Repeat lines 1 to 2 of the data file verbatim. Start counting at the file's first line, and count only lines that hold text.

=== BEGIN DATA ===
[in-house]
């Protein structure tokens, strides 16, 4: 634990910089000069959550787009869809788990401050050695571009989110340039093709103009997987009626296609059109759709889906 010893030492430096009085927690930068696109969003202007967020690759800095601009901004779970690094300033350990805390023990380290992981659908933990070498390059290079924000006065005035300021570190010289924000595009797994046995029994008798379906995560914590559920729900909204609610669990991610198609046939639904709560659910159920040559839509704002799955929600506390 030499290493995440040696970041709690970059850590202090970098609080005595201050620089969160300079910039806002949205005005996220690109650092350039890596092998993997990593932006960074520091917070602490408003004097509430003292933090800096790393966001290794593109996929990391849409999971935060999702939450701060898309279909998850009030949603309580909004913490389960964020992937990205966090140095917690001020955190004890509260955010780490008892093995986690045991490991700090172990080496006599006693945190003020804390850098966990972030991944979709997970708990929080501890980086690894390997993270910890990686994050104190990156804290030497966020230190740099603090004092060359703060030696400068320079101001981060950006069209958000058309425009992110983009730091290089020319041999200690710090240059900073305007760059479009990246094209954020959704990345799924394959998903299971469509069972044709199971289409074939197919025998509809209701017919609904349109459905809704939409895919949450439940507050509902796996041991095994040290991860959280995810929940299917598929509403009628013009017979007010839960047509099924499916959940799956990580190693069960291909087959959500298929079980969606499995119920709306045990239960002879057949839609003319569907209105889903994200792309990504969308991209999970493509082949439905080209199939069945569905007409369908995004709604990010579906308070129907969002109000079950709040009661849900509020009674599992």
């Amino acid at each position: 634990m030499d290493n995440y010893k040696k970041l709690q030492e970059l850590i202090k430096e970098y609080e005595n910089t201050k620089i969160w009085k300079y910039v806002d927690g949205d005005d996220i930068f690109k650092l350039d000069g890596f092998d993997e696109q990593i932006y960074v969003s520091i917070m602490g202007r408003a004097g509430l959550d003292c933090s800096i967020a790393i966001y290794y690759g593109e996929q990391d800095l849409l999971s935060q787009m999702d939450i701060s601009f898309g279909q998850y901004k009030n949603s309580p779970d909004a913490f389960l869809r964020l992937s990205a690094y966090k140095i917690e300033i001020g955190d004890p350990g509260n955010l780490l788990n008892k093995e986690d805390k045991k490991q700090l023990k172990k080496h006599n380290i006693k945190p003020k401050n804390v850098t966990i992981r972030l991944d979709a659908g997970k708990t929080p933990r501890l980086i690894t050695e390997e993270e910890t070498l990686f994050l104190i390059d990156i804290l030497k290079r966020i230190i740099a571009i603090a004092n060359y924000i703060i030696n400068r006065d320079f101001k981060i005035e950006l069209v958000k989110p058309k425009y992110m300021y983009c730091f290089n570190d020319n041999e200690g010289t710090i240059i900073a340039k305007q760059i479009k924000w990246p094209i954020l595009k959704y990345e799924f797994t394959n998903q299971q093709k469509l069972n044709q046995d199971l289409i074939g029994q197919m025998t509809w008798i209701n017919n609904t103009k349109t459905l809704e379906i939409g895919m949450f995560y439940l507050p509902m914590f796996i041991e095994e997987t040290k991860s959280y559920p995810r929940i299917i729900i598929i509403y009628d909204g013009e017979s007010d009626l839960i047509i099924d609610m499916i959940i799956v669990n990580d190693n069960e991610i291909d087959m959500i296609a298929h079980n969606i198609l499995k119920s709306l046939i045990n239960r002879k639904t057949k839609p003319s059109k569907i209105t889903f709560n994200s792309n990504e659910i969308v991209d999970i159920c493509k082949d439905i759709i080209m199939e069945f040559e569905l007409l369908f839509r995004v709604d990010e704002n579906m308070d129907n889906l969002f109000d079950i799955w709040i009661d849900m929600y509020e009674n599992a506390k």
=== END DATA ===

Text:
[in-house]
């Protein structure tokens, strides 16, 4: 634990910089000069959550787009869809788990401050050695571009989110340039093709103009997987009626296609059109759709889906 010893030492430096009085927690930068696109969003202007967020690759800095601009901004779970690094300033350990805390023990380290992981659908933990070498390059290079924000006065005035300021570190010289924000595009797994046995029994008798379906995560914590559920729900909204609610669990991610198609046939639904709560659910159920040559839509704002799955929600506390 030499290493995440040696970041709690970059850590202090970098609080005595201050620089969160300079910039806002949205005005996220690109650092350039890596092998993997990593932006960074520091917070602490408003004097509430003292933090800096790393966001290794593109996929990391849409999971935060999702939450701060898309279909998850009030949603309580909004913490389960964020992937990205966090140095917690001020955190004890509260955010780490008892093995986690045991490991700090172990080496006599006693945190003020804390850098966990972030991944979709997970708990929080501890980086690894390997993270910890990686994050104190990156804290030497966020230190740099603090004092060359703060030696400068320079101001981060950006069209958000058309425009992110983009730091290089020319041999200690710090240059900073305007760059479009990246094209954020959704990345799924394959998903299971469509069972044709199971289409074939197919025998509809209701017919609904349109459905809704939409895919949450439940507050509902796996041991095994040290991860959280995810929940299917598929509403009628013009017979007010839960047509099924499916959940799956990580190693069960291909087959959500298929079980969606499995119920709306045990239960002879057949839609003319569907209105889903994200792309990504969308991209999970493509082949439905080209199939069945569905007409369908995004709604990010579906308070129907969002109000079950709040009661849900509020009674599992």